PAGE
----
"Whoever has will be given more, and he will have an abundance. Whoever does not have, even what he has, will be taken from him." (Matthew 13:12)
I've read this biblical verse before and I'm fairly certain the reference pertains to spiritual knowledge. But in this book, the author puts "the abundance" in to the context of gratitude, which I think also makes sense. Consider, "Whoever has gratitude will be given more, and he will have an abundance. Whoever does not have gratitude, even what he has, will be taken from him."
There are a lot of people in the world who do not appear to be thankful for what they have - and yet, they appear to receive MORE. Just as there are people in the world who appear to have nothing, and are extremely thankful for what little they do have and yet, their abundance isn't multiplying before their eyes. So, that seems to be a potential conflict in this theory.
Nonetheless, in my family, we could all do better to really consider that for which we are grateful. For the past several years, every night during dinner, our family will discuss what was something that made them happy that day. But I've been thinking that we needed to take this one step further to allow for inward reflection (and improvement to our penmanship and creativity) by writing and/or drawing a picture of something that we are grateful for in that day. As I strolled past the $1.00 bins at Target last week, I found these little notebooks that I thought would be perfect for our Daily Gratitude Journals. Everyone ... all six of us in our family ... now have our own copy and we've personalized the front.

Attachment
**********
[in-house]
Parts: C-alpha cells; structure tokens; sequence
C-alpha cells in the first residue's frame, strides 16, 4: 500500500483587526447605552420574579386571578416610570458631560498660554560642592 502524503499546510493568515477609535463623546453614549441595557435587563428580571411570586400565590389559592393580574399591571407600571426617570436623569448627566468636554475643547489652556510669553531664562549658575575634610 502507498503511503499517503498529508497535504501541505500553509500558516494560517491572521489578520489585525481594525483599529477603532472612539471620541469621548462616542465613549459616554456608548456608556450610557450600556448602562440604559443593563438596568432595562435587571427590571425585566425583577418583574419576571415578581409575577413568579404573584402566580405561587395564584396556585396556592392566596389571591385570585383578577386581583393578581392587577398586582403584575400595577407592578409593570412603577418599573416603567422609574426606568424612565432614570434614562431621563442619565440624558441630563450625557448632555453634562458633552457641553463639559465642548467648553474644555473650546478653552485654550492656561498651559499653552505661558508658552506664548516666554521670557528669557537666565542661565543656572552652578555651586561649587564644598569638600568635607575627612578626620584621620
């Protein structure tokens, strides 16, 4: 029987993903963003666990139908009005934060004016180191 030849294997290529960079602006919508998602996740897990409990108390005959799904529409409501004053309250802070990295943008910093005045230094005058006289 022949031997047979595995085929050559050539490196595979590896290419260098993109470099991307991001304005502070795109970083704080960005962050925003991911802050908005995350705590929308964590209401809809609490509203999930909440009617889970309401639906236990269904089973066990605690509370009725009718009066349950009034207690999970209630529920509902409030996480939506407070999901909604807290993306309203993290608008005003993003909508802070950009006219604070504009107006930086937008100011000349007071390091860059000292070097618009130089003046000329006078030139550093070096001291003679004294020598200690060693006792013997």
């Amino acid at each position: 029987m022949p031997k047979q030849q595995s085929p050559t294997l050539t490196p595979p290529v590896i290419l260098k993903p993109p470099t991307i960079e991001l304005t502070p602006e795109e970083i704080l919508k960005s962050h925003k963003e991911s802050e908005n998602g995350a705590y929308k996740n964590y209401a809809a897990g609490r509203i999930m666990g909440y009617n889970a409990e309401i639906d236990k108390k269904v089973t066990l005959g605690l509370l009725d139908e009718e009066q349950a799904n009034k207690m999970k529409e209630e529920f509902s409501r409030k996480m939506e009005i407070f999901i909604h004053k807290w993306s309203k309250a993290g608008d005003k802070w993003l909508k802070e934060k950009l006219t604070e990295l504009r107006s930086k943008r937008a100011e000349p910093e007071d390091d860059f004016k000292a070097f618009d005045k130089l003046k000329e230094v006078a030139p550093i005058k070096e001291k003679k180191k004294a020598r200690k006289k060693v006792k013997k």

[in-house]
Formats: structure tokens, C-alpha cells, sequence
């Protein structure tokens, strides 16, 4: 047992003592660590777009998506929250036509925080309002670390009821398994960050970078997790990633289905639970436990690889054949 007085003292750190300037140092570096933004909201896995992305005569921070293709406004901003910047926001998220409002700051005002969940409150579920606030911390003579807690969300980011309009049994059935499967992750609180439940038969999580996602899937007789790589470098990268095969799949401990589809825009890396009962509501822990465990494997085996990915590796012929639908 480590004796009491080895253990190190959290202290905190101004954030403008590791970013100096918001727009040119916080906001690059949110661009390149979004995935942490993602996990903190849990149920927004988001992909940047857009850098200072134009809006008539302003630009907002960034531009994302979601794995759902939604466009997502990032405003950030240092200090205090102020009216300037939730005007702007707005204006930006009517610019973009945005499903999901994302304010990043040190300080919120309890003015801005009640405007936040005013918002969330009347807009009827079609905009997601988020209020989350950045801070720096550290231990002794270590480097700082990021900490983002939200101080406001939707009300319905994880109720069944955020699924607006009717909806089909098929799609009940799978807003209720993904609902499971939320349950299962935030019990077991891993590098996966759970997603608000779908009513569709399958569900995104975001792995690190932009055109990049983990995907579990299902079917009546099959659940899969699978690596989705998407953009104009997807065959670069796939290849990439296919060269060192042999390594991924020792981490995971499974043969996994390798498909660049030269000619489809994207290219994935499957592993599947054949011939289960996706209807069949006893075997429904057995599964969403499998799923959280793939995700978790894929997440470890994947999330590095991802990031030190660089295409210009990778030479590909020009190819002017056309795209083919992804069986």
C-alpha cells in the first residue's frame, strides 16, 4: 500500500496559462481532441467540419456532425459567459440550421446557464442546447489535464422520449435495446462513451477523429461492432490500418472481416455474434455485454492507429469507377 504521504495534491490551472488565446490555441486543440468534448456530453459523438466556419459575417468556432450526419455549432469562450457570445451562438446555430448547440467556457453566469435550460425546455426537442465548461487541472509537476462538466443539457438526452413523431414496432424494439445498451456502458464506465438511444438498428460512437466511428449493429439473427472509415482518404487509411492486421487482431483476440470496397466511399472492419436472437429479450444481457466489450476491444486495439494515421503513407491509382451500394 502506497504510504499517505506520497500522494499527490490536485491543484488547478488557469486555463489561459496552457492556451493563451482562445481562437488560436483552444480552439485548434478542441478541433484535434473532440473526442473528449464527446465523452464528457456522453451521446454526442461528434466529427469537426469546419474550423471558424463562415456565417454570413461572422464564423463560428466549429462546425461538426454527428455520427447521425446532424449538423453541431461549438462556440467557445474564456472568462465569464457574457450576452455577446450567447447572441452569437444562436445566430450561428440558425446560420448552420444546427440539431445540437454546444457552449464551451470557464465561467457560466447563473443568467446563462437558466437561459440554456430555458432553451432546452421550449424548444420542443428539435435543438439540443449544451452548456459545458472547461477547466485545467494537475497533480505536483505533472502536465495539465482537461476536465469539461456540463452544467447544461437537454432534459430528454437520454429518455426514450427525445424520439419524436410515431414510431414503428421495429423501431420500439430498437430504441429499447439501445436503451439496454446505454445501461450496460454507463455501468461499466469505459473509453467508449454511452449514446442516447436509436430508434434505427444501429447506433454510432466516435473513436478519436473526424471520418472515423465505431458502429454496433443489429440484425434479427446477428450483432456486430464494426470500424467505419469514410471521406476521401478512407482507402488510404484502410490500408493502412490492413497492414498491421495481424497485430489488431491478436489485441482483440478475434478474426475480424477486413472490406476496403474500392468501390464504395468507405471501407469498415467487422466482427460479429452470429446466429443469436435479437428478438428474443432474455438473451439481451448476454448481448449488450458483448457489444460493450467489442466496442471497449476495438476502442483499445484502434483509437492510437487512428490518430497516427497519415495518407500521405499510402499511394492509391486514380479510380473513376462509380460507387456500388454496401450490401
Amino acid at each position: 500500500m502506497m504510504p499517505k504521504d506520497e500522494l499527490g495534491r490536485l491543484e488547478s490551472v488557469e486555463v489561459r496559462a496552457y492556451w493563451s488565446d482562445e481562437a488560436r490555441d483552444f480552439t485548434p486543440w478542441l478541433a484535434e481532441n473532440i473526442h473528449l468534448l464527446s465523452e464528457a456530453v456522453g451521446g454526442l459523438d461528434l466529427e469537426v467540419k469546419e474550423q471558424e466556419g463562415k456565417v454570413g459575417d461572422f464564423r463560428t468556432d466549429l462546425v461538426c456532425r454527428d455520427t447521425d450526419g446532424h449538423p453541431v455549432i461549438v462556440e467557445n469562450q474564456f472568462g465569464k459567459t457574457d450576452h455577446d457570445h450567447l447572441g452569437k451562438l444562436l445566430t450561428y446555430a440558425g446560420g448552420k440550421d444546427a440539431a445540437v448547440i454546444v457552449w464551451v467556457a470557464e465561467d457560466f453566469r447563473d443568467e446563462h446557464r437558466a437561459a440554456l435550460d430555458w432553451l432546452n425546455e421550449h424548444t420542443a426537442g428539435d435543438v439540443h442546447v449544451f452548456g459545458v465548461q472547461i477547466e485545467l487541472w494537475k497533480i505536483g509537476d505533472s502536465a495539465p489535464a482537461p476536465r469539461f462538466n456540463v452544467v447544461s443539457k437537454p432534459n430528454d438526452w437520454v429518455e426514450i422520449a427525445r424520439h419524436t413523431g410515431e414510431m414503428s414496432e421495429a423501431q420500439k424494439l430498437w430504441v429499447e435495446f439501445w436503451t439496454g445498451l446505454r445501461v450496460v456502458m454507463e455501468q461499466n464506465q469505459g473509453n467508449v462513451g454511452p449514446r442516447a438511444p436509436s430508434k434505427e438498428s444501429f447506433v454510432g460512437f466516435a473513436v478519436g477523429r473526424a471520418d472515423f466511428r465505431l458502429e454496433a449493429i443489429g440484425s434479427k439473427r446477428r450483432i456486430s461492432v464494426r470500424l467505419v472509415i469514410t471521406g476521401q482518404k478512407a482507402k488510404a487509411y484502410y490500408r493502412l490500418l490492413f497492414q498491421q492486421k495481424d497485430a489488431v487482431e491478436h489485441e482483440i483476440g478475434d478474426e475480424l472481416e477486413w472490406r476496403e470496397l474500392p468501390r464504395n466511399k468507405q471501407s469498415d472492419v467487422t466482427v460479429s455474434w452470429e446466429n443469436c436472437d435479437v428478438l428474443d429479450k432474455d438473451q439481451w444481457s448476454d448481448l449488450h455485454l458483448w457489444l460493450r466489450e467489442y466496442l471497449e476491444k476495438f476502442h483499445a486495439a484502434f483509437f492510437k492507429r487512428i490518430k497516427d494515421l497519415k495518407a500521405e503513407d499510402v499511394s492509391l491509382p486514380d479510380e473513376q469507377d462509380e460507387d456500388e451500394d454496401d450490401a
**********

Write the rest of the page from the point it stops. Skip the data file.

From Day 1, according to William: "I'm thankful for my eyes so I can see. My heart that can pump blud (blood). But mostley of all a family that cares for me."
Alas, when I went to tuck the boys in to bed last night, William's grateful spirit was thwarted and he felt like his family was treating him like a slave. Apparently, removing your dishes off the table after dinnertime and then! having to pick up your own toys and put your dirty clothes in the hamper is inhumane for an eight-year-old boy. That attitude is completely on par with what one might expect from a normal child his age. And for that, I'm abundantly grateful.
(Or at least trying to be.)